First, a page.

Today I read this post by caveman-jim on the Rage3D forums:
“…NVIDIA have lots of smaller tessellators where AMD has a single unit (two in VLIW-4 Cayman). This works great for tessellation factors (the # of subdivision) between 4 and 16, but efficiency tails off above that. NVIDIA’s does the same thing, but they have less of a hit relatively, and in absolute terms still have higher performance. The problem is, its makes no effing difference to visual quality, most especially in the way Crysis 2 implemented tessellation (non-visible architecture). So the little increase in graphics detail that was added by using tessellation has a massive performance hit because of how badly done it was. Read the techreport’s article on it.
tl;dr – once tessellation makes triangles smaller than pixel level, or is used to create geometry that’s never seen, it’s visually useless but a performance hit.”
It uses a tool to display the Crysis 2 meshes in wireframe mode. Giving images such as this:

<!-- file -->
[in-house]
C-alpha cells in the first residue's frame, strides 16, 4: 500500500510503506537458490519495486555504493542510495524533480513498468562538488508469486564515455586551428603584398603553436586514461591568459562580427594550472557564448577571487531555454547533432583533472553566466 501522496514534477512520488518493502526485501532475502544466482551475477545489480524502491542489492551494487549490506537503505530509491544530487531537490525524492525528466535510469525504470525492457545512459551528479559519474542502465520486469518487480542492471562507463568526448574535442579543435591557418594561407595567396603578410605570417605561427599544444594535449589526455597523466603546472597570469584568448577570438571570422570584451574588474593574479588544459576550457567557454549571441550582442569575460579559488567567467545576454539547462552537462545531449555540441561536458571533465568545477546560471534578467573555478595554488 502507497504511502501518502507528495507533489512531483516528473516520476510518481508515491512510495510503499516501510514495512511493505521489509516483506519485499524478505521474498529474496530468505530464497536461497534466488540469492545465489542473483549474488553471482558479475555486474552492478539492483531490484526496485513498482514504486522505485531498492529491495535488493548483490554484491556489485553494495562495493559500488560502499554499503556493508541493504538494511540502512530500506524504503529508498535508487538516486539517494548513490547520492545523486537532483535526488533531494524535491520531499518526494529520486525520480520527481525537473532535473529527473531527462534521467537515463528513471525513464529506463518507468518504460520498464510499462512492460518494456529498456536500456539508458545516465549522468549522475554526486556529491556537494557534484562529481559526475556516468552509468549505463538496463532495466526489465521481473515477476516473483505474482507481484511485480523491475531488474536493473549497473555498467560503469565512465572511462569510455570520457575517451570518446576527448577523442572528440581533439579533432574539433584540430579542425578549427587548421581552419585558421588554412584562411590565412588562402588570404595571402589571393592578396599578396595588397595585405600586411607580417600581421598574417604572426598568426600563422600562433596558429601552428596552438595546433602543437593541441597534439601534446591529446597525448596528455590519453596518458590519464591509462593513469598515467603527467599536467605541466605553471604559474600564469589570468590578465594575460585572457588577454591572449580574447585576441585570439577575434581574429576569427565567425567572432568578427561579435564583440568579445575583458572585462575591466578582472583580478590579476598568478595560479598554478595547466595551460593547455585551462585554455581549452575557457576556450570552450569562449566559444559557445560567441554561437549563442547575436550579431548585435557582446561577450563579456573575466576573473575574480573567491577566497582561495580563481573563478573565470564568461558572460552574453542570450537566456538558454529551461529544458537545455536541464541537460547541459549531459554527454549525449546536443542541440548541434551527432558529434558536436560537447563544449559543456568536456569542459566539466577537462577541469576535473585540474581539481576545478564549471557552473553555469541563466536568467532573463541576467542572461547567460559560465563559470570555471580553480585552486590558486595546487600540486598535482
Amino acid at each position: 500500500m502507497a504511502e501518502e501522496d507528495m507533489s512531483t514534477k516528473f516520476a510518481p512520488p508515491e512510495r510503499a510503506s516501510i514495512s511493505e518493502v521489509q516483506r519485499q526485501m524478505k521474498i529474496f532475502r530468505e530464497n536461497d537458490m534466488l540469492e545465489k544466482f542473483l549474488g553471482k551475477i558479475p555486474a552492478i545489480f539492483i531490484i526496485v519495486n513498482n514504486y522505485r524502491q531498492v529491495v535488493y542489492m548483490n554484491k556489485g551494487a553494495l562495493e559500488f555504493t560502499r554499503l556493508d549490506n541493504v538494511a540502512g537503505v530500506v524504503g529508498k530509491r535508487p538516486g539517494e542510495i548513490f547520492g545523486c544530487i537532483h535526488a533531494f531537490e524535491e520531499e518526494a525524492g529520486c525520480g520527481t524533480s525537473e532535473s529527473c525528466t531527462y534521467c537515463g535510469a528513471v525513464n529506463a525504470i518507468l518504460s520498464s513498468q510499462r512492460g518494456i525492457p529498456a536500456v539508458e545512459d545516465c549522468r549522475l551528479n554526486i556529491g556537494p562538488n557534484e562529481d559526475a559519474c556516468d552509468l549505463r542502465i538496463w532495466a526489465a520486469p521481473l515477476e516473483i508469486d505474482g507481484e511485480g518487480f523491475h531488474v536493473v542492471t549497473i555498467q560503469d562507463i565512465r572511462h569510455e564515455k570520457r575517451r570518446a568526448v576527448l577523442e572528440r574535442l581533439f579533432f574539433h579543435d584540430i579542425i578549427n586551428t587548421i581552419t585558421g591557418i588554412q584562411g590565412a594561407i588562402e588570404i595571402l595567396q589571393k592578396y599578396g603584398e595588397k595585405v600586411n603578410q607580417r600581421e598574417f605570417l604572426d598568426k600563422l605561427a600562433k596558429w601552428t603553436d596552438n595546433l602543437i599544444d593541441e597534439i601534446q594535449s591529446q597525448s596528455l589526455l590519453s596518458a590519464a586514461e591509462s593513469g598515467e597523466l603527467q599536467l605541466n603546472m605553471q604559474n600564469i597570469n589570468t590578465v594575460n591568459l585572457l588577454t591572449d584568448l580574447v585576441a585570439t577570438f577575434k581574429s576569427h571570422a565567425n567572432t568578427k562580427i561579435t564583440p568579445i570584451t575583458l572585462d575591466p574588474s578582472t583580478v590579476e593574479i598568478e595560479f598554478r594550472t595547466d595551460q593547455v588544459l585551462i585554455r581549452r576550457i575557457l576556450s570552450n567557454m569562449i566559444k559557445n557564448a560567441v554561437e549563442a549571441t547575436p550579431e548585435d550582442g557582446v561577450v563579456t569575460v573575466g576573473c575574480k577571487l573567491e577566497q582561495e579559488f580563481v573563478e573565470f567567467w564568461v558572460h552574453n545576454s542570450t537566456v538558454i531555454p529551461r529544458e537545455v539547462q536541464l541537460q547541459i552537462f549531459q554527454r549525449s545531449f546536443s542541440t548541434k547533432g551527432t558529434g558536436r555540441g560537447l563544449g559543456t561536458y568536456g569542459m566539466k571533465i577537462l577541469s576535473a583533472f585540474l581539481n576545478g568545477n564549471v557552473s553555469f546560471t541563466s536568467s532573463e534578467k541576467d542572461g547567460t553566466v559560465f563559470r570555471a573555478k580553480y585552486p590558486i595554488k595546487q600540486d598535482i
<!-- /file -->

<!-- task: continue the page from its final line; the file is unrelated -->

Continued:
Now, what do we know about wireframes? We know that each line has a thickness of one pixel. This means that triangles of ~2 pixels wide or tall or smaller will become totally solid in wireframe mode, since the lines occupy more space than the entire polygon area. Hence, if the triangles were smaller than 1 pixel in size, you would see an entirely solid blob of geometry in wireframe mode. Do we see any of that in the screenshots? No we don’t (sure, we see some solidness around the edges, but that’s only logical… you are looking at an almost 90 degree angle, so even if the polys on the top and sides were relatively large, they’d still be squashed into very thin polygons because of the angle. Besides, the edges are exactly where tessellation is adding extra rounded detail in this case). In fact, no tessellation benchmark I have seen anywhere has produced entirely solid wireframes.
So I wish the myth of “triangles less than one pixel” would stop already. You can’t point to screenshots like these and claim subpixel triangles in the same post. The majority of triangles are clearly considerably larger than a pixel, because the black background is clearly visible. And even parts that do appear solid are not necessarily subpixel size. They’re just less than 3 pixels wide/high so that the lines at the edges are squeezing together. It’s still quite a way down from there to subpixel level.
Update: caveman-jim appears to have edited his post to respond to this blog. Obviously the response is flawed again. I was going to respond on his forum, but it appears that my reply disappeared within minutes after posting it. So I have just written it down in a new blog entry here.